In endothelial morphometry, uncertainty exists concerning how many cells should be measured. A study was undertaken to calculate mean cell area and coefficient of variation (COV) of cell areas using different numbers of cells from photo-slitlamp pictures and published micrographs. Groups of 65, 95, or 165 tesselated cells were measured and area and COV values calculated in progressive sets of 5 cells; each pair of values was compared to that obtained using all cells in each group. The results show that, for both normal (homomegethous) and irregular (polymegethous) endothelia, even cell counts as low as 50 cells can usually provide average cell area values that are within 1 to 2% of the values estimated from larger groups of cells. A similar reliability was observed for estimates of COV for normal endothelia. However, for polymegethous endothelia, even with 100 cells analyzed, the estimates of COV generally only approached a +/- 4% reliability. This uncertainty in COV estimates should be considered in both comparative studies and in regression analyses of COV changes over time or other variables.

Elliott,D. B., Fonn,D., Flanagan,J., Doughty,M. Relative sensitivity of clinical tests to hydrophilic lens-induced corneal thickness changes. Optometry and Vision Science 1993;70,12:1044-1048. [ Show Abstract ]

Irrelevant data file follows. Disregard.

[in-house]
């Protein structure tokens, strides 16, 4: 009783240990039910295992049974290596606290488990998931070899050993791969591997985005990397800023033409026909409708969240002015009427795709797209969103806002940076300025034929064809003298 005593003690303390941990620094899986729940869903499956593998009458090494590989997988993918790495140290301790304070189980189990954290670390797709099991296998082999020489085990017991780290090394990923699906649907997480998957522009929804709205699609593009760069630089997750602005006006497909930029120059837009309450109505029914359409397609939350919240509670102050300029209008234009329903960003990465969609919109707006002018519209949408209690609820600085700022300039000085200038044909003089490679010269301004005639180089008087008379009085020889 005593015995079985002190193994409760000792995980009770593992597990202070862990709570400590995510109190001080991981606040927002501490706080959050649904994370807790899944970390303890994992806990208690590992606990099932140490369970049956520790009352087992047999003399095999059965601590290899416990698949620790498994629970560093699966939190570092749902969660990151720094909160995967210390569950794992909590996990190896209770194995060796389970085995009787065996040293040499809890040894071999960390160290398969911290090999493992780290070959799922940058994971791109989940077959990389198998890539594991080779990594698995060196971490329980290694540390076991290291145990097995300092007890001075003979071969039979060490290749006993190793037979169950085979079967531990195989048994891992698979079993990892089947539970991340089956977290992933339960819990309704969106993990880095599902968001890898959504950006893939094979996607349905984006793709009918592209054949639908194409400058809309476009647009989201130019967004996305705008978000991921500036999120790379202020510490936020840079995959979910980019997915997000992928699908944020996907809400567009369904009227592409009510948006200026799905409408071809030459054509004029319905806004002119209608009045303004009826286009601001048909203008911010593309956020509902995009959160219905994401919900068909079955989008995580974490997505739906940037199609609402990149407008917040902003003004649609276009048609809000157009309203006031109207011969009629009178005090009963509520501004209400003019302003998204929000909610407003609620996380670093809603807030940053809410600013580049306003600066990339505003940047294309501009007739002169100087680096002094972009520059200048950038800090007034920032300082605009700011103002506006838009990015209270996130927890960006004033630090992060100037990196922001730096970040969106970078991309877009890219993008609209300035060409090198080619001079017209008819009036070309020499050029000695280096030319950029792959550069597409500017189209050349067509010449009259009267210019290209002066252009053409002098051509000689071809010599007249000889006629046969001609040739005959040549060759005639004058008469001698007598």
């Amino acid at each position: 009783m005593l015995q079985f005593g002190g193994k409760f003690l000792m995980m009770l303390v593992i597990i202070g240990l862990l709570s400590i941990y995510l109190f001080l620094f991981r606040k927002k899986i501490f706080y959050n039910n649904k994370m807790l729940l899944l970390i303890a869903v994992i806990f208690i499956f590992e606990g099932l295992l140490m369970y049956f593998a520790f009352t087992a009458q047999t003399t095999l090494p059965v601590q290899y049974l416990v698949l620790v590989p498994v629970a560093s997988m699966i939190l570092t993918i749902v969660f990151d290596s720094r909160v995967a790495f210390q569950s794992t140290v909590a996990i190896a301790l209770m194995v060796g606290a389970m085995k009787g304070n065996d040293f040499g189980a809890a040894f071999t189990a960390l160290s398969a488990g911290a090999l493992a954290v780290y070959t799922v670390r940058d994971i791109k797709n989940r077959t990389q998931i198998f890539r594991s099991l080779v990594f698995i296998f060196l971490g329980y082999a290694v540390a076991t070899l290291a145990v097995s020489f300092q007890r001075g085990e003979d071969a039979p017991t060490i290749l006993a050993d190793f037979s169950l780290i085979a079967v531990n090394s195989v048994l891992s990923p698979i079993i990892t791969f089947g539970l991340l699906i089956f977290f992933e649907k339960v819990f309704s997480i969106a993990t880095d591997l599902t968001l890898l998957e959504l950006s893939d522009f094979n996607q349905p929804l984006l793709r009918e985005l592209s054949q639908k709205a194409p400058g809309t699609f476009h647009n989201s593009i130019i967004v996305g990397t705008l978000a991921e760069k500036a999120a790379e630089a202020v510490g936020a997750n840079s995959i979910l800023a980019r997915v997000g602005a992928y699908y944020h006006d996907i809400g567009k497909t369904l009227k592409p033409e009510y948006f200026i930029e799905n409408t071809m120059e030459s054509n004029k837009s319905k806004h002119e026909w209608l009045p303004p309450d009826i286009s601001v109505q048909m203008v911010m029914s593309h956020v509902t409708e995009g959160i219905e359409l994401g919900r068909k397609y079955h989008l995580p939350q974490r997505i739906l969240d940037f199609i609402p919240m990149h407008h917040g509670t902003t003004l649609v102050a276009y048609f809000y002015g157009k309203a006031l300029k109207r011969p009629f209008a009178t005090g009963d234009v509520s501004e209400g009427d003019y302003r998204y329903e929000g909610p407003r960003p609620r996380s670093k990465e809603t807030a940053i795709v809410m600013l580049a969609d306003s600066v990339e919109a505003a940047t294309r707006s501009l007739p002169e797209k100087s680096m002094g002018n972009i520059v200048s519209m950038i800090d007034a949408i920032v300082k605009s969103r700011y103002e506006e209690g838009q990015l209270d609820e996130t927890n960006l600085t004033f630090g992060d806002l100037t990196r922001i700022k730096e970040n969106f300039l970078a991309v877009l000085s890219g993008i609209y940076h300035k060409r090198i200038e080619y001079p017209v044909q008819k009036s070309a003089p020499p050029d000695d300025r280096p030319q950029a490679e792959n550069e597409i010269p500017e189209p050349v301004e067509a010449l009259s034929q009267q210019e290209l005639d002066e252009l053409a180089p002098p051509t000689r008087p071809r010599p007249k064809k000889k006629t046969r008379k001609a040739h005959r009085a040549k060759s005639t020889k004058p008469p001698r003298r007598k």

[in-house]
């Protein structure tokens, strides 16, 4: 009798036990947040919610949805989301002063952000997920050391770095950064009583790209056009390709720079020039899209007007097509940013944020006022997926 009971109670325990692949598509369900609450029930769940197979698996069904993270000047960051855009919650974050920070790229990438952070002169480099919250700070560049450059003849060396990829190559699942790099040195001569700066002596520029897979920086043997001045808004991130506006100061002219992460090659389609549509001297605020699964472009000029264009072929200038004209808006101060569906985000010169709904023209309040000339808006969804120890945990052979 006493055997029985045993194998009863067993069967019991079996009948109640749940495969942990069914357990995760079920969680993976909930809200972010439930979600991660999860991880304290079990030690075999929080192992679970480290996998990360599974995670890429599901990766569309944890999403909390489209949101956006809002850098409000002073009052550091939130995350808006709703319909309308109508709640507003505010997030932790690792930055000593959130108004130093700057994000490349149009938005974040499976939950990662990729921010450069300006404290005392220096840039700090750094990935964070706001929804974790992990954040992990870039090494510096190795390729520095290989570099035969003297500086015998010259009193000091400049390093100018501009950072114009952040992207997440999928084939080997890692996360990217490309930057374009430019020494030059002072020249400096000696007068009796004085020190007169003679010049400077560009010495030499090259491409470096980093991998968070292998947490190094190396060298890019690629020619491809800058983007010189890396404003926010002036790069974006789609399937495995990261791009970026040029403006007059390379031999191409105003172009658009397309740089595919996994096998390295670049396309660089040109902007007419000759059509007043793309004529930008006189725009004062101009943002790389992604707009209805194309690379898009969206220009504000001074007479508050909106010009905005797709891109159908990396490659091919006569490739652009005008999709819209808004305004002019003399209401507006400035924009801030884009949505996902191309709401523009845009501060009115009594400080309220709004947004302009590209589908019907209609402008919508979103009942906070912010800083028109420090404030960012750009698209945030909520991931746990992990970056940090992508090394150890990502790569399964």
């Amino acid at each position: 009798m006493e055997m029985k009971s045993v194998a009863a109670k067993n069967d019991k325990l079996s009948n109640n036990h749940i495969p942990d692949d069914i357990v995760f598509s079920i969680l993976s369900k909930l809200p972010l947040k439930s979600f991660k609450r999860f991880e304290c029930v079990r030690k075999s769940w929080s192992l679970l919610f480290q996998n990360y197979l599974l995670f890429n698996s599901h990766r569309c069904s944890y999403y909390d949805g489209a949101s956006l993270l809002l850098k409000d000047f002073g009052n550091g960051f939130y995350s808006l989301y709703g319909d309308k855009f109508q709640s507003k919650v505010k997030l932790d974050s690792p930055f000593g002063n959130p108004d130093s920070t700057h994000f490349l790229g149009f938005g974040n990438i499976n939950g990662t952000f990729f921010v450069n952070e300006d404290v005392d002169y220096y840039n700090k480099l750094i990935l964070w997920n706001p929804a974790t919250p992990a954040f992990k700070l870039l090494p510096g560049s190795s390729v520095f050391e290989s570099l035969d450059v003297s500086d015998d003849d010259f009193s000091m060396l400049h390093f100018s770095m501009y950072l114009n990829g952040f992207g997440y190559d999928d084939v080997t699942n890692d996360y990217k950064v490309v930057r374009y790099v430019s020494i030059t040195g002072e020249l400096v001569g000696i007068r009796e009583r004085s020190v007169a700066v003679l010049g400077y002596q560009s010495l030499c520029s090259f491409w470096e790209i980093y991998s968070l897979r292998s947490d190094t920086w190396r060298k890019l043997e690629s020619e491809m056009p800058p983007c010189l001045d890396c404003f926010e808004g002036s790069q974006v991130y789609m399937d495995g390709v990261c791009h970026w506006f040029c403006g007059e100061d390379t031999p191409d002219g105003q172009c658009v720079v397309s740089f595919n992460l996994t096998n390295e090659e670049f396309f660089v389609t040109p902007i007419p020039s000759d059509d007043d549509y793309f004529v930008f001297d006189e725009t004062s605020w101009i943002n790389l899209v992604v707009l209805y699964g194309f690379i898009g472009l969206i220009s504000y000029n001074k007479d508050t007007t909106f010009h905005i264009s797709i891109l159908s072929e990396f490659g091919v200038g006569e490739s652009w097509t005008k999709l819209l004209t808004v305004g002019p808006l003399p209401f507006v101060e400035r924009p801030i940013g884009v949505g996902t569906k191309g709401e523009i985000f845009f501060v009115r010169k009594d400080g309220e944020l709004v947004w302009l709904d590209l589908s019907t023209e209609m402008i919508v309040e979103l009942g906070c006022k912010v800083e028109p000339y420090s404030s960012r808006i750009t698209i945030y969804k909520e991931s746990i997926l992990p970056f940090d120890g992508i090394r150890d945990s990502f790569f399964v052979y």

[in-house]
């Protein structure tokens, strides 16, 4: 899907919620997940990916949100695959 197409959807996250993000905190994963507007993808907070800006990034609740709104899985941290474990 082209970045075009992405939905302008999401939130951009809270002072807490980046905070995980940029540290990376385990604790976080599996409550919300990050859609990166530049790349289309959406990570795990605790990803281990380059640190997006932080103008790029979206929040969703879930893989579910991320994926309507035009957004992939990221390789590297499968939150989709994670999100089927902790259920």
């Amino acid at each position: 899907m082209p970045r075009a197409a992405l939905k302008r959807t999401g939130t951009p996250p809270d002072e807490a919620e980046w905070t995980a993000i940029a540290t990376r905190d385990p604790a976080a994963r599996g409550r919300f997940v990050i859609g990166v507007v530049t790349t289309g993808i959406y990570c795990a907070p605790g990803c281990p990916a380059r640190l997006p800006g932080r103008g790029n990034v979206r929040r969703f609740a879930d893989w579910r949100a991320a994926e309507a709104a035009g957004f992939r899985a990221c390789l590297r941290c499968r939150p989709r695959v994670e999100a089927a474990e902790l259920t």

The relative sensitivity of the van den Berg Straylightmeter, slitlamp biomicroscopy, a modified optical pachometer, Bailey-Lovie logMAR visual acuity (VA), and two glare tests (The Brightness Acuity Tester used with 10% contrast VA and Pelli-Robson contrast sensitivity) to hydrophilic contact lens-induced edema was assessed in 19 subjects (mean age 25.9 +/- 4.5 years). After baseline assessments, subjects wore thick hydrogel lenses on one eye which was patched tightly for 3 h. Assessments were repeated at frequent intervals after lens removal to assess recovery. None of the pachometer measurements returned to baseline within the 2-h monitoring period, although the majority were within 2% of baseline corneal thickness. The average time for the Straylightmeter scores to recover to baseline values after the lens removal was 90 min, which was similar to the time when visible edema at the slitlamp disappeared. The average time for return to baseline of logMAR VA and the two glare tests was consistently two to three times shorter than the time for the Straylightmeter score. The Straylightmeter therefore provided assessments of corneal edema similar to slitlamp examination and was more sensitive than VA or glare testing.